posted by jonmc at 8:17 AM on December 27, 2004

I had 15 percent of these toys, which I guess means I had a pretty good childhood. I live in the US, and many of these toys look uniquely British.

What is up with that Nazi board game, though? Creepy.
posted by nathanrudy at 8:34 AM on December 27, 2004

I don't remember a Death Star playset! I certainly would have wanted something like that. I had a ginormous Star Wars figure collection back in the day.

No love for Cat's Eye! That was my favorite game as a kid.
posted by SisterHavana at 9:02 AM on December 27, 2004

This is great list. Screwball Scramble! I haven't thought about that game in years! My cousin had a Death Star playset. I was jealous.

But Jeez is this list ever British. Every single entry uses the word 'twee', I think.
posted by painquale at 9:08 AM on December 27, 2004

Having spent our first 17 Christmases in England, my sister and I amassed pretty much every single toy on this list. I had forgotten about Stay Alive -- that was my all-time favourite game.

Brings back memories of British Xmases; can anyone explain why I still have the theme to Blockbusters stuck in my head, despite not having seen it in almost a decade?
posted by krunk at 9:16 AM on December 27, 2004

Oh, man! Not criticiziing this post at all, because I'm very interested - but, damn! I hate clicking through tons of pages to get to #1. If anyone else is likewise oriented, you can begin here and use "previous".

Also, very, very much ♥inging SLofG.
posted by taz at 10:03 AM on December 27, 2004

um. ?ing.
posted by taz at 10:04 AM on December 27, 2004

Between me and my sisters I probably played 40% of these things which is kinda scary. The weird thing is that I had every single item on the list that I'd heard of. There was nothing there that I recall existing that I didn't have.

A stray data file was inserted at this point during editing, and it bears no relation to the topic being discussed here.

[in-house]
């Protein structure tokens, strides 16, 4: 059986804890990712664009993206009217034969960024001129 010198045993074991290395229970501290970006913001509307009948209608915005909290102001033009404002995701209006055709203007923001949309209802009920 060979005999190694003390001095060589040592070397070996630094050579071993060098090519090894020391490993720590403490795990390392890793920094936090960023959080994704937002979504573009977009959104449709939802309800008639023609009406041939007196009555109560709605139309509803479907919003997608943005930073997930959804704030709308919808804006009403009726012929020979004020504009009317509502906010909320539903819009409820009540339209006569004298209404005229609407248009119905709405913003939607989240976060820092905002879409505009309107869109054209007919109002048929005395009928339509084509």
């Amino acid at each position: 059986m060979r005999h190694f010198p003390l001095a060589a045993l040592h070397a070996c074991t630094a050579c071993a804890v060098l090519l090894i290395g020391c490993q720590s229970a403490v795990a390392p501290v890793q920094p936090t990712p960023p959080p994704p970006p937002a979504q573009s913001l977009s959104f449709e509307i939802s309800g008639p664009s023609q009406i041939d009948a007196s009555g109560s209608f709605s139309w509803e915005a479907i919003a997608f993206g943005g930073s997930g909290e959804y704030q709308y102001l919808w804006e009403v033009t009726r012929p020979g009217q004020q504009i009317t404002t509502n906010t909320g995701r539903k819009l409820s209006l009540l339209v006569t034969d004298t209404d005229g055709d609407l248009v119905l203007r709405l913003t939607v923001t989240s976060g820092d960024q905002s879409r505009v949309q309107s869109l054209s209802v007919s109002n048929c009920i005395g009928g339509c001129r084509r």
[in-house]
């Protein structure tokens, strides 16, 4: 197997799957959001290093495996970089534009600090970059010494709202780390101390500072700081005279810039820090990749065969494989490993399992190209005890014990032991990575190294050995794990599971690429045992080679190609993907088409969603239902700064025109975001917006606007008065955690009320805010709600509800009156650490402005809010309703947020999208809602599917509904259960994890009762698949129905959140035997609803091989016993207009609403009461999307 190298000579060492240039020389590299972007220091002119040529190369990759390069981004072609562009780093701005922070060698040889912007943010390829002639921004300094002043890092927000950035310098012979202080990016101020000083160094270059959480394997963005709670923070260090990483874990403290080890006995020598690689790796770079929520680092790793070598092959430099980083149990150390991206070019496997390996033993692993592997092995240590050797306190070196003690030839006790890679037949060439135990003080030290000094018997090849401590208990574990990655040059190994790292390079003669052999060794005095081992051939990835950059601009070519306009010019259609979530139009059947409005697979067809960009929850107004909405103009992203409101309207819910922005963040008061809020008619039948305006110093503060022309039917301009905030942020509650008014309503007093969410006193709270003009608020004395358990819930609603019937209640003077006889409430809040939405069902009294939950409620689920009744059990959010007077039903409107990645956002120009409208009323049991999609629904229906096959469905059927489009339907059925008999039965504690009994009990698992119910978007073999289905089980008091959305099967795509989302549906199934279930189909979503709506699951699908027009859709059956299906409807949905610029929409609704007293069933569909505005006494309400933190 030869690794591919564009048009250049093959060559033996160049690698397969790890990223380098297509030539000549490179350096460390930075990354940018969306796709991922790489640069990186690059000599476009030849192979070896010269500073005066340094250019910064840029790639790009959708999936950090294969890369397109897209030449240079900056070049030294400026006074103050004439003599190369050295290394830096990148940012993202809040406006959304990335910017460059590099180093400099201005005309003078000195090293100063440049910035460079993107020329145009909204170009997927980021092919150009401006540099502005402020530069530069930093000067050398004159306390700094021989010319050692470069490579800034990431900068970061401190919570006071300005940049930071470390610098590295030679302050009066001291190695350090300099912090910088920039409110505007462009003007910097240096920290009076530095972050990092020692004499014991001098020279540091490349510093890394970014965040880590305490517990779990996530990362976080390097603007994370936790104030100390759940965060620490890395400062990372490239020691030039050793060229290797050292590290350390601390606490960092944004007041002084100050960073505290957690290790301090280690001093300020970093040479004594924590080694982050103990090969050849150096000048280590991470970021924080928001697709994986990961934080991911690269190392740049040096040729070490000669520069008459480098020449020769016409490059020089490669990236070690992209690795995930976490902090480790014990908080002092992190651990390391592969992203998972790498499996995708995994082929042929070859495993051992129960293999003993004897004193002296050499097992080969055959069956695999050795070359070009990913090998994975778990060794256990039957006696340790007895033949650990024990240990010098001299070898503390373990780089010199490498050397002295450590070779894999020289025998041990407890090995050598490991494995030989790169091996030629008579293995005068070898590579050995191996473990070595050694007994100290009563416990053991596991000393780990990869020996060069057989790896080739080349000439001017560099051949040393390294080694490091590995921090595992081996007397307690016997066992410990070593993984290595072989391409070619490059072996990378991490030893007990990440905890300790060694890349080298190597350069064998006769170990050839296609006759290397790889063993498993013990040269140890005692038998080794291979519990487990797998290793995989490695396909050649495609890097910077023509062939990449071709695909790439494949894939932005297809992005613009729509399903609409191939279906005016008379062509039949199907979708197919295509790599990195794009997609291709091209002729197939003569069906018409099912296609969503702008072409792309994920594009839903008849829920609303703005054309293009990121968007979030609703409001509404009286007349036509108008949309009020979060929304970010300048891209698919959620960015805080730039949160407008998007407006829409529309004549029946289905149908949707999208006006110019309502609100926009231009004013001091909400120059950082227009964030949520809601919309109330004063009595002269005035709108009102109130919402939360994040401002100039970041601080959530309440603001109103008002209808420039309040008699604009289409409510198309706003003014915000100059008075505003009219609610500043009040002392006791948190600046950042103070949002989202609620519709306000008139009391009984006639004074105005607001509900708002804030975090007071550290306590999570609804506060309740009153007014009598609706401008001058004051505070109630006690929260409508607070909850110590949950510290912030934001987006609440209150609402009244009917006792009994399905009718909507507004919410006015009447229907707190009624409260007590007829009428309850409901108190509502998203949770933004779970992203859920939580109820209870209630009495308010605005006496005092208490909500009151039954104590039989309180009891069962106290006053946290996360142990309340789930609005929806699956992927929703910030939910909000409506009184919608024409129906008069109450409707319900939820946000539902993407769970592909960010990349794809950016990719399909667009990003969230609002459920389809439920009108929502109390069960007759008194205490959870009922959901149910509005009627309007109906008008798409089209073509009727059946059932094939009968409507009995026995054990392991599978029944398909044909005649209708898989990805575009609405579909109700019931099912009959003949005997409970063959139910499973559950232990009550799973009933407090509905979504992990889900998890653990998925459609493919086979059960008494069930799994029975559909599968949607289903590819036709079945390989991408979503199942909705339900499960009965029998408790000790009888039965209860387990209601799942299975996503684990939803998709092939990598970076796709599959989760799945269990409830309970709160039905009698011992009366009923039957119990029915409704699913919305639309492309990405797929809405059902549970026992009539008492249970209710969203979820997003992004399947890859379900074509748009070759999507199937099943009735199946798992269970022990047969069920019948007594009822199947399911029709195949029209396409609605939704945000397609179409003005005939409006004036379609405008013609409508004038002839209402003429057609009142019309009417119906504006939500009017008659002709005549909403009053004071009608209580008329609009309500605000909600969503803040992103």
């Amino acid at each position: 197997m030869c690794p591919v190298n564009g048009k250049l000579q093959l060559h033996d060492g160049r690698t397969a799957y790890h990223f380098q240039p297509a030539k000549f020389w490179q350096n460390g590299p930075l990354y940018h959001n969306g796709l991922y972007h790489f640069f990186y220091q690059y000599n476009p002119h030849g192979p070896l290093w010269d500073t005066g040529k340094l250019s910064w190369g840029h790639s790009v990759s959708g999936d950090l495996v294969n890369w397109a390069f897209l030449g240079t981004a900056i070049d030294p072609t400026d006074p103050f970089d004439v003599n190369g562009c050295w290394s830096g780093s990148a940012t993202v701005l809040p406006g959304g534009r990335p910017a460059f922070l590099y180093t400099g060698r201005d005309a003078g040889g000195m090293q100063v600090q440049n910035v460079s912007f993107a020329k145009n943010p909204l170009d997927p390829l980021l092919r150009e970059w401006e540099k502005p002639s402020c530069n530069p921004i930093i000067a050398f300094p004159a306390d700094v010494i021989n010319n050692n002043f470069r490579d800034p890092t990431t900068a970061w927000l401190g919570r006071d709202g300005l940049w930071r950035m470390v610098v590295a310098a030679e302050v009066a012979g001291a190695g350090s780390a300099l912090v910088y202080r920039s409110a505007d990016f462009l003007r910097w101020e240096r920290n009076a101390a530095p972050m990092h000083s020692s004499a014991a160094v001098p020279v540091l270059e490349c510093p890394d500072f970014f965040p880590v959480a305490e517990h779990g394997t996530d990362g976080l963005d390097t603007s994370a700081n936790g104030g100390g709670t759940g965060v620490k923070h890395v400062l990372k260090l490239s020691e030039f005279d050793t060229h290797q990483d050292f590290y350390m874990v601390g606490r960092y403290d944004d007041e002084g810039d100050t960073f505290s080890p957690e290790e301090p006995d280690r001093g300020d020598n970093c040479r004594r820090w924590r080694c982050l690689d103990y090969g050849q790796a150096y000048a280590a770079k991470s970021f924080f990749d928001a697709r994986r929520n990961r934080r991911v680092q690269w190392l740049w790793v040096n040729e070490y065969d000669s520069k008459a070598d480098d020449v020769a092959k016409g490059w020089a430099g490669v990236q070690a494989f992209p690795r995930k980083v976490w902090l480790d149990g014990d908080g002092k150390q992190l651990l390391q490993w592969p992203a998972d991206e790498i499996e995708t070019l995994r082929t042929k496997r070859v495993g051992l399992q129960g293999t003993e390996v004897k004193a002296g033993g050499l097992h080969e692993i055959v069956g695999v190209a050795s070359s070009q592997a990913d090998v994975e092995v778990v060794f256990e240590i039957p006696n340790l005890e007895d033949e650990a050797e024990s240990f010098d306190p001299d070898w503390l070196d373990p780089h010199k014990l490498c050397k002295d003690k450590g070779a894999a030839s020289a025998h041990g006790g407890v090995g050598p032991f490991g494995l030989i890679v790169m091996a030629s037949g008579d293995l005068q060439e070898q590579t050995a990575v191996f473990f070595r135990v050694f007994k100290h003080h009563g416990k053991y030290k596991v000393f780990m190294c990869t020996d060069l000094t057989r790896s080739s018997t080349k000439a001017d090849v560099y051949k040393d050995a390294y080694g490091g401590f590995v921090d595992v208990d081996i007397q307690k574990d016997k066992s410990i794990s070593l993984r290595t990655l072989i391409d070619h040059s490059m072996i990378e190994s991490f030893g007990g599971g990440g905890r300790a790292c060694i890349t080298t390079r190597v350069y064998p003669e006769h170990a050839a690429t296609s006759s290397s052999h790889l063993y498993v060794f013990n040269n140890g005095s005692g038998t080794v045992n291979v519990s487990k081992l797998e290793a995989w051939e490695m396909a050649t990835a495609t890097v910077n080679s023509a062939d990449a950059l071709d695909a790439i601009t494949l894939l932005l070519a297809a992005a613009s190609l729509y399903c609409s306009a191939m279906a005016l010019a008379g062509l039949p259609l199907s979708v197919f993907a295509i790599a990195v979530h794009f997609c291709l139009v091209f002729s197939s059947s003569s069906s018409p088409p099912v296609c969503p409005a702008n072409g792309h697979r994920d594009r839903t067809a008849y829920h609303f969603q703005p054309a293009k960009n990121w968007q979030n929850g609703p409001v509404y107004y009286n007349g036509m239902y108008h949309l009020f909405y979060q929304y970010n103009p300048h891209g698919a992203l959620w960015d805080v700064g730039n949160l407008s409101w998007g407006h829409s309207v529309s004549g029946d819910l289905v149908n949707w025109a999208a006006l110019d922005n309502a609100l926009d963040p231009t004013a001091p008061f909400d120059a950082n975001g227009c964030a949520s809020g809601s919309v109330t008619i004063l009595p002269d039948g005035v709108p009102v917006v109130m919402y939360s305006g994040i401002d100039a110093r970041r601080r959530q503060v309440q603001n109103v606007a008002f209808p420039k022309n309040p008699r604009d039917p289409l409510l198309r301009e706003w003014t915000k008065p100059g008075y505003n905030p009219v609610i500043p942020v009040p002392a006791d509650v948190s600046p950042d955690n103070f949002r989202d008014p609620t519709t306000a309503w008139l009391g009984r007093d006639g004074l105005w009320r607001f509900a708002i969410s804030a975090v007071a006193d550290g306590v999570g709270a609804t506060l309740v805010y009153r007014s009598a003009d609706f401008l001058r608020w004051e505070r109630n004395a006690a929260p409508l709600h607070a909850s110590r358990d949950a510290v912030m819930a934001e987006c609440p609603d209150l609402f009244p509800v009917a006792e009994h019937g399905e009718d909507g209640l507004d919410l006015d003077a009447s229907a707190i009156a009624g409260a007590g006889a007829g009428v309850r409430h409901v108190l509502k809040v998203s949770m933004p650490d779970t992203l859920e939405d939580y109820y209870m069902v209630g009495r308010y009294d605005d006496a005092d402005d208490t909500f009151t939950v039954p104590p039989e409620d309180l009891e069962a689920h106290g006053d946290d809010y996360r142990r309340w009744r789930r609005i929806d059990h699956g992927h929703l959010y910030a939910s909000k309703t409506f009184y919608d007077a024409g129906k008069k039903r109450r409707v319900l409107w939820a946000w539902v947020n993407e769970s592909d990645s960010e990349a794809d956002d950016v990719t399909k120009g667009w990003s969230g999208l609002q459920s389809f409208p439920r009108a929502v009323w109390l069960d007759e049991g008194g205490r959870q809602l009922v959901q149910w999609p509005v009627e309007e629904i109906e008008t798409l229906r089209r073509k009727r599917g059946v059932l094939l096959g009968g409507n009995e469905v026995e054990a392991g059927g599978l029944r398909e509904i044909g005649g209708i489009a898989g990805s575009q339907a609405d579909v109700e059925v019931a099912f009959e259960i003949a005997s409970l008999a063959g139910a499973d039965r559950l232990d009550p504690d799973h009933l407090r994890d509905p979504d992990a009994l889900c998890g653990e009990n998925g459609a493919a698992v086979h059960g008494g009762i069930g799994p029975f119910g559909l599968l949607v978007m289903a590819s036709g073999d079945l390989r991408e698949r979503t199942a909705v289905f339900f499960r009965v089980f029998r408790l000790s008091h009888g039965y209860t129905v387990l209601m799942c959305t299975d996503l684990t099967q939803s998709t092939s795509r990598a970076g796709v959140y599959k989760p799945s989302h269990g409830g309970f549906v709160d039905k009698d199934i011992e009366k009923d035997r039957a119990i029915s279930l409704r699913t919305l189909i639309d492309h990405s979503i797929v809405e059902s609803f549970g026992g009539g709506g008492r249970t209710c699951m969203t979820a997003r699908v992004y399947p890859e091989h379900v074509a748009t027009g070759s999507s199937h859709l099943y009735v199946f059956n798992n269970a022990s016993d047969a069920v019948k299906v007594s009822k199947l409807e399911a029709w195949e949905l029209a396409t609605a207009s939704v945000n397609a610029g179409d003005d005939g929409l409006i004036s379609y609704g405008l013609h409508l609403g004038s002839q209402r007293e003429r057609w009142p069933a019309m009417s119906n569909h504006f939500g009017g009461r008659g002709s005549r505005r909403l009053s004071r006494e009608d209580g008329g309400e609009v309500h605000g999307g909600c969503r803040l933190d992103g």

I was disappointed they didn't have the Evel Kneivel doll with motorcycle or the Steve Austin doll. And #1 being a bike? WTF? I love bikes but it seemed very out of place with the other 99 items. A Big Wheel would have been a more appropriate choice (and I'm amazed it's not on the list).
posted by You Should See the Other Guy at 10:05 AM on December 27, 2004

Actually... "&hearts-ing". Yeah - that's it!

Gee, love is hard.
posted by taz at 10:08 AM on December 27, 2004

I think, YSSTOG, you may have been a victim of the jedi mind trick. These are the toys you looking for.
posted by ciderwoman at 12:36 PM on December 27, 2004

200-in-one electronics kits, Technics, Robotics, Erector Sets etc helped me become who I is. My parents got me lotsa "educational toys" for which I'm grateful.

If nothing else, my Radio Shack electronics kit allowed me to build some badass alarms that warned me when my older brother was coming to fuck with me and my friends at sleepovers.
posted by singletrack at 3:02 PM on December 27, 2004

posted by davebush at 5:39 PM on December 27, 2004

posted by davebush at 5:41 PM on December 27, 2004

You all fall to the wayside beside the 8-track hypertextual goodness that was 2XL. I still have one on my mantlepiece. Won it in a crossword competition when I was eight, dontchaknow.
posted by Sparx at 7:35 PM on December 27, 2004